Taking a Bite of the Forbidden Fruit: Google Case Goes to the Supreme Court

May 15, 2021

2 min read

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What's going on here?

Consumer rights group Which? has accused Google of illegally tracking millions of iPhone users in a landmark case.

What does this mean?

It is alleged that during 2011 and 2012, Google used Apple’s Safari browser to collect special category data such as health, ethnicity, and sexuality from 4.4m users. This was done regardless of the users’ privacy settings. 

The case brought before the Supreme Court on Wednesday 28 April 2021 is not the claim itself. Instead, judges are being asked to determine the legitimacy of the action. Richard Lloyd, the former director of Which? is attempting to represent all of those whose data was illegally tracked in a first-of-its-kind opt-out case. 

The UK operates an opt-in policy when it comes to class action lawsuits, whereby claimants are expected to proactively choose to be involved in a case. If this case is won, it will set a precedent allowing one individual to bring the action, thereby hastening the legal process. This will not only deliver justice faster but will save time and money. The Consumer Rights Act 2012 allows for opt-out class-action suits to be filed for private competition litigation.

What's the big picture effect?

The High Court originally dismissed this case due to the complexities involved in determining the number of people affected and the level of harm they suffered because of the breach. Following this, the Court of Appeal ruled that this action was a suitable way to seek redress for data breaches of this scale, adapting to the new age of technology, for which many laws are considered unsuitable.

Google’s representatives, TechUK, argue that allowing this case would open the floodgates to mass litigation. This would not only cause great pressure on the court system itself, taking more time and money but would also impose upon a defendant indeterminate liability. Mr Lloyd however, emphasises the importance of providing consumers with “access to justice when their rights are abused by global tech giants”.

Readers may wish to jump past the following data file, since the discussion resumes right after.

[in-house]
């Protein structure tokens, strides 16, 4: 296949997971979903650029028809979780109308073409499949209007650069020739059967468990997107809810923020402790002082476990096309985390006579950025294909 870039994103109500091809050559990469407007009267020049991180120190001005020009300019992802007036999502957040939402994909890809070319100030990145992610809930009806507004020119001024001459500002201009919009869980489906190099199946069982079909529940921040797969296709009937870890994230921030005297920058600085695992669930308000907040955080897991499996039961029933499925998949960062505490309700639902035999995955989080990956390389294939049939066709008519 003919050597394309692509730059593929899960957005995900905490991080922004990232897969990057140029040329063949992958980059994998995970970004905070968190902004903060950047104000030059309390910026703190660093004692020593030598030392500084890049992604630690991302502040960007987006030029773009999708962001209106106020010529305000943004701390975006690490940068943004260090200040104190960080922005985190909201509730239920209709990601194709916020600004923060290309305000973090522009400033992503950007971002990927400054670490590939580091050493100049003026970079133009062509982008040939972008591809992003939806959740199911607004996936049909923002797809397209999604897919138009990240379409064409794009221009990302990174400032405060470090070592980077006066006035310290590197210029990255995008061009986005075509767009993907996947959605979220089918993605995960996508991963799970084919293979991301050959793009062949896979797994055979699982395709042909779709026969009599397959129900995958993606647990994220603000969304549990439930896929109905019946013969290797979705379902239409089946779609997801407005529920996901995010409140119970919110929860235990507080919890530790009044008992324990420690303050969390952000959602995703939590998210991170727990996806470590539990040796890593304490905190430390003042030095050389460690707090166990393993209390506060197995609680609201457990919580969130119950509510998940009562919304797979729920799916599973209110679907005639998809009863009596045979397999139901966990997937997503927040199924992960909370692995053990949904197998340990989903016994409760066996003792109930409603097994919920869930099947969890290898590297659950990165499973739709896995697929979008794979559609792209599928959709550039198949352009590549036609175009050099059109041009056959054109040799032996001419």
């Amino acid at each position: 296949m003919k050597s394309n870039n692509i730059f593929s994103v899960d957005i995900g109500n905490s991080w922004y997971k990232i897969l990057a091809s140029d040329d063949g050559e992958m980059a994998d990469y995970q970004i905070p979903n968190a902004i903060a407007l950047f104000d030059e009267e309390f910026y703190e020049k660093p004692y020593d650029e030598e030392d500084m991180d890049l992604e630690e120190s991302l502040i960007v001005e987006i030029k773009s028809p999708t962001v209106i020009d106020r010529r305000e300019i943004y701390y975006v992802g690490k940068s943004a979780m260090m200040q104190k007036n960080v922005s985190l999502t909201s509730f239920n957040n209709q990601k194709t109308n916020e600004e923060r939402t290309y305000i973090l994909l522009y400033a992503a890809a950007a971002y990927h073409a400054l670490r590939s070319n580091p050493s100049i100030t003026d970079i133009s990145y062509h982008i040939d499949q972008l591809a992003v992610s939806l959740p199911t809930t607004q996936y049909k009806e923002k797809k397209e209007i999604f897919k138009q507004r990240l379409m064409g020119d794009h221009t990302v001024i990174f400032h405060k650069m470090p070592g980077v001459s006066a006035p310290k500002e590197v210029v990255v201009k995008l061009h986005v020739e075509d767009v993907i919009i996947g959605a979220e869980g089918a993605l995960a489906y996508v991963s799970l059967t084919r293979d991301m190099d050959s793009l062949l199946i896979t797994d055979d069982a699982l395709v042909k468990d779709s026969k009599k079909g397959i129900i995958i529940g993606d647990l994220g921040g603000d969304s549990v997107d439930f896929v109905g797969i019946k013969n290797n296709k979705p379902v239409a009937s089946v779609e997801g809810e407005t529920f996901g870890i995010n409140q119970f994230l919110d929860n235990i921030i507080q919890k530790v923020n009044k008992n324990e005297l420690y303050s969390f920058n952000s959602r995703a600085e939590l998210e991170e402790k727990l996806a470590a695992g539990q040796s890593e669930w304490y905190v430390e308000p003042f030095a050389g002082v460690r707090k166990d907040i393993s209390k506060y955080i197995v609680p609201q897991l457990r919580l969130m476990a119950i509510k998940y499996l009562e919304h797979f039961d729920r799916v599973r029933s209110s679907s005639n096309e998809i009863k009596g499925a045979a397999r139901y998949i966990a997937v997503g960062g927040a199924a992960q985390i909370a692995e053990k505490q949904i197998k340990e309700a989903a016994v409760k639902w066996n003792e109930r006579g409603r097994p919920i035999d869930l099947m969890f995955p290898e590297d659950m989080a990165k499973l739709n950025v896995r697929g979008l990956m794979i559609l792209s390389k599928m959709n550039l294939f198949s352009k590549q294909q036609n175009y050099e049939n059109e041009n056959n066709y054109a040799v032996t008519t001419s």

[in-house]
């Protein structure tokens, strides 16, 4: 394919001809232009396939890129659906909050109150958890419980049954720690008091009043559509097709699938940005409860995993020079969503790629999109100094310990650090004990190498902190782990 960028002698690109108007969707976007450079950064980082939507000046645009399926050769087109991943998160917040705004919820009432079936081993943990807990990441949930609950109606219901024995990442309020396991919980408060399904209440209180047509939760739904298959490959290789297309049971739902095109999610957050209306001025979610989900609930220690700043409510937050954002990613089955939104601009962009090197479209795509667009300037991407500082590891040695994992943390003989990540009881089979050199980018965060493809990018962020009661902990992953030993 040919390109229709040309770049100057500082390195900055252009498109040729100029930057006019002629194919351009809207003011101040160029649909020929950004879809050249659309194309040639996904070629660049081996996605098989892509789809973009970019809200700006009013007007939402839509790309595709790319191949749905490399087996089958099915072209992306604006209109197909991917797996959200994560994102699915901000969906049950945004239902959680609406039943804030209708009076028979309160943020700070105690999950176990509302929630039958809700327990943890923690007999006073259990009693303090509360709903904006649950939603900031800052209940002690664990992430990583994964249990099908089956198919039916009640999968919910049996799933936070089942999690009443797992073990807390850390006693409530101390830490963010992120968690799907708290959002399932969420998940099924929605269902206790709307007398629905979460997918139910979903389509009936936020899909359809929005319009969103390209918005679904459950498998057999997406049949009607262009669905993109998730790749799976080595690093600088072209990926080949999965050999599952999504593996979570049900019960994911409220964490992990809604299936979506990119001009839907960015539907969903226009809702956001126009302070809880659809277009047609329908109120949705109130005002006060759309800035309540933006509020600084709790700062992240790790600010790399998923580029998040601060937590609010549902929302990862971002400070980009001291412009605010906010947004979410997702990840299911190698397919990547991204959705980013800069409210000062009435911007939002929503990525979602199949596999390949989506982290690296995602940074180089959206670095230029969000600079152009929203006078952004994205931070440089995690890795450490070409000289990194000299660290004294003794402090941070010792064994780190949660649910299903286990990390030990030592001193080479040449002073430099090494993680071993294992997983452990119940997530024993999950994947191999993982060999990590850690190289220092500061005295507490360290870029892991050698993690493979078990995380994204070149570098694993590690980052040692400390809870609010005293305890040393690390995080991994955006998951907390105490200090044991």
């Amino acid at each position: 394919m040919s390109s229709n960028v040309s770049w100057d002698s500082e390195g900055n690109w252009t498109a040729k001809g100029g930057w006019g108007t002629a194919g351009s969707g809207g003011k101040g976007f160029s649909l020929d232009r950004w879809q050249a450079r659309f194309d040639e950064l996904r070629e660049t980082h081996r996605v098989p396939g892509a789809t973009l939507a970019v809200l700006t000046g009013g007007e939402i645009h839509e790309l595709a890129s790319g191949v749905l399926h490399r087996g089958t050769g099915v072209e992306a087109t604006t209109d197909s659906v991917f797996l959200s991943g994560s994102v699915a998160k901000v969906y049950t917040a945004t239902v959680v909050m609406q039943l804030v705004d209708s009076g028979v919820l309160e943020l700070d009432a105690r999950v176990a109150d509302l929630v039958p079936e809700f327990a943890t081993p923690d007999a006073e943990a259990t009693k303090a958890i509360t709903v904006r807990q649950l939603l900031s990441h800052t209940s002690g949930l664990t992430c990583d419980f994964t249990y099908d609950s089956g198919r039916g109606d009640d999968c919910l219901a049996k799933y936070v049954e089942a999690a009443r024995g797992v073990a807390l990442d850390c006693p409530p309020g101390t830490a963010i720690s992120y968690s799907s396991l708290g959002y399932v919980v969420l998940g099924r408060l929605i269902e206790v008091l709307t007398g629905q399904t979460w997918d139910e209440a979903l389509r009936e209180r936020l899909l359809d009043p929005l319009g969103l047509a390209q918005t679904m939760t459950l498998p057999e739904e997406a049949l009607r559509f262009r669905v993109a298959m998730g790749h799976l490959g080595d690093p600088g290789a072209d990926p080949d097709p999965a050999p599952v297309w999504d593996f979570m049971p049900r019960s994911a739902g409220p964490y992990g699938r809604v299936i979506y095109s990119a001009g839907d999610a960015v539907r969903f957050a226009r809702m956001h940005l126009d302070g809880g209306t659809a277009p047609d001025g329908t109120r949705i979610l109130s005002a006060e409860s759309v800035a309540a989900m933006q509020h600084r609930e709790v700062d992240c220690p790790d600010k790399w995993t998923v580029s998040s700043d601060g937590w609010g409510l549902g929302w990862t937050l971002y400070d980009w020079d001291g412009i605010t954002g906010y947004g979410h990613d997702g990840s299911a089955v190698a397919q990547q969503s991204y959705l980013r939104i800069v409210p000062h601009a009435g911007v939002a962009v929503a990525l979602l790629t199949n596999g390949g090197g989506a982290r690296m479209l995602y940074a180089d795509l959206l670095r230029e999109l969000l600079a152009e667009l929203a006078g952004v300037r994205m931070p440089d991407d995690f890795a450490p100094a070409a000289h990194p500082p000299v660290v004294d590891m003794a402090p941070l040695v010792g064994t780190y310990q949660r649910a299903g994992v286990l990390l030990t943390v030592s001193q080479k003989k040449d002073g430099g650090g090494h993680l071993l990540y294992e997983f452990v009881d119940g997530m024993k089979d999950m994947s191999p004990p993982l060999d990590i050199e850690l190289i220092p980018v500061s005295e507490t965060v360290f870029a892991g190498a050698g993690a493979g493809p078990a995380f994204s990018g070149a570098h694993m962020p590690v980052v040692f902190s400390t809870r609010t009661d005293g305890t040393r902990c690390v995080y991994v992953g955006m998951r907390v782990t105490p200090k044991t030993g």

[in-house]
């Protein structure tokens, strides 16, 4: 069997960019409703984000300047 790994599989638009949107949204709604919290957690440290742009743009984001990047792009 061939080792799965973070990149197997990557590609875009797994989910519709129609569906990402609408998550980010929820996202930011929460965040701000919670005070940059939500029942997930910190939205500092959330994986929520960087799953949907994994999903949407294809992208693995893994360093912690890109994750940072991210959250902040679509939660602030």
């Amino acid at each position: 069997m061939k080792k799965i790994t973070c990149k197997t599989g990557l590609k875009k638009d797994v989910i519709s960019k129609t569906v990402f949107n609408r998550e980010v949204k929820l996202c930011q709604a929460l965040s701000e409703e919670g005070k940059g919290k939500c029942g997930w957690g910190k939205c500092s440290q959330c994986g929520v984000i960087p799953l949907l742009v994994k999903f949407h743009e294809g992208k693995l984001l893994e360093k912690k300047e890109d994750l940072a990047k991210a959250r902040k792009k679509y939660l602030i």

Interestingly, Google has already paid $22.5m in damages in the US for the same reason. They described the incident as “inadvertent”. How such an accident was allowed to happen twice by such a prestigious company that has become a household name is a mystery. Add this to the formation of the tech giants’ first labor union earlier this year, Google is going to have to take great steps to avoid a reputational crisis. With their rival Bing’s market share rising by 41.03% since 2019, it could be argued that Google’s monopoly is already wavering, with its market share dropping by 3.35% over the same period.

The Supreme Court ruling of this case will affect many class-action lawsuits, for example, the former Children’s Commissioner Anne Longfield has recently launched a case against TikTok on behalf of millions of youngsters. The case criticises the lack of transparency in how the video-sharing app collects and uses data. Data breaches are becoming an increasingly common issue in the law today and it will be interesting to see how legislation develops and adapts to modern times.

Report written by Lauren Kent

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